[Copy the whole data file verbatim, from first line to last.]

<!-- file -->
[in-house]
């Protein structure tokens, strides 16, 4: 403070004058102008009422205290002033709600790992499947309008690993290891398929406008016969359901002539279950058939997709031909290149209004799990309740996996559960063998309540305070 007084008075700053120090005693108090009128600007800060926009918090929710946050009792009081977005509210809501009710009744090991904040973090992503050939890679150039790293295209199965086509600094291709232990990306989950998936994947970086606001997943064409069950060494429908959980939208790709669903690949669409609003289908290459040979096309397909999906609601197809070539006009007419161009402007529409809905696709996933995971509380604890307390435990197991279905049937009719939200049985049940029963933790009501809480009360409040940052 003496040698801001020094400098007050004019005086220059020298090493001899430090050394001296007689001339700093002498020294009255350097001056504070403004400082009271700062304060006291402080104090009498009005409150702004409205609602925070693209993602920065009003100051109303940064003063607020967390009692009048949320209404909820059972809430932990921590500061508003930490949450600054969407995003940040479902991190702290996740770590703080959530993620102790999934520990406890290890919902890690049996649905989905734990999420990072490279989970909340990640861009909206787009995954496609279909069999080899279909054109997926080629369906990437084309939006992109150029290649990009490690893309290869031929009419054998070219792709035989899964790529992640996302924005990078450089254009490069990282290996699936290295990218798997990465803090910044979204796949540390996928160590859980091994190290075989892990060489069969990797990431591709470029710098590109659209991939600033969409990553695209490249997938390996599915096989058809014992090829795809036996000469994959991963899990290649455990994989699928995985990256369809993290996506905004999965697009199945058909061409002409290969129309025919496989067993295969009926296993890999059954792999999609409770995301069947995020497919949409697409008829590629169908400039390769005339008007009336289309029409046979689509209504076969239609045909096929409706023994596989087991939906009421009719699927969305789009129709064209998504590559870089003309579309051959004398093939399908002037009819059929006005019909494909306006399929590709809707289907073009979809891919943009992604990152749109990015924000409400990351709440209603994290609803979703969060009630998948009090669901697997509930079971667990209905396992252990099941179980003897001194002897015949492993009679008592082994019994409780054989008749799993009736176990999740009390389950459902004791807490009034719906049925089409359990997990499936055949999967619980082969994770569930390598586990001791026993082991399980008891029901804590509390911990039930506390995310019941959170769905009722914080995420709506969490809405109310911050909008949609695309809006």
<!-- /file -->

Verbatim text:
[in-house]
């Protein structure tokens, strides 16, 4: 403070004058102008009422205290002033709600790992499947309008690993290891398929406008016969359901002539279950058939997709031909290149209004799990309740996996559960063998309540305070 007084008075700053120090005693108090009128600007800060926009918090929710946050009792009081977005509210809501009710009744090991904040973090992503050939890679150039790293295209199965086509600094291709232990990306989950998936994947970086606001997943064409069950060494429908959980939208790709669903690949669409609003289908290459040979096309397909999906609601197809070539006009007419161009402007529409809905696709996933995971509380604890307390435990197991279905049937009719939200049985049940029963933790009501809480009360409040940052 003496040698801001020094400098007050004019005086220059020298090493001899430090050394001296007689001339700093002498020294009255350097001056504070403004400082009271700062304060006291402080104090009498009005409150702004409205609602925070693209993602920065009003100051109303940064003063607020967390009692009048949320209404909820059972809430932990921590500061508003930490949450600054969407995003940040479902991190702290996740770590703080959530993620102790999934520990406890290890919902890690049996649905989905734990999420990072490279989970909340990640861009909206787009995954496609279909069999080899279909054109997926080629369906990437084309939006992109150029290649990009490690893309290869031929009419054998070219792709035989899964790529992640996302924005990078450089254009490069990282290996699936290295990218798997990465803090910044979204796949540390996928160590859980091994190290075989892990060489069969990797990431591709470029710098590109659209991939600033969409990553695209490249997938390996599915096989058809014992090829795809036996000469994959991963899990290649455990994989699928995985990256369809993290996506905004999965697009199945058909061409002409290969129309025919496989067993295969009926296993890999059954792999999609409770995301069947995020497919949409697409008829590629169908400039390769005339008007009336289309029409046979689509209504076969239609045909096929409706023994596989087991939906009421009719699927969305789009129709064209998504590559870089003309579309051959004398093939399908002037009819059929006005019909494909306006399929590709809707289907073009979809891919943009992604990152749109990015924000409400990351709440209603994290609803979703969060009630998948009090669901697997509930079971667990209905396992252990099941179980003897001194002897015949492993009679008592082994019994409780054989008749799993009736176990999740009390389950459902004791807490009034719906049925089409359990997990499936055949999967619980082969994770569930390598586990001791026993082991399980008891029901804590509390911990039930506390995310019941959170769905009722914080995420709506969490809405109310911050909008949609695309809006």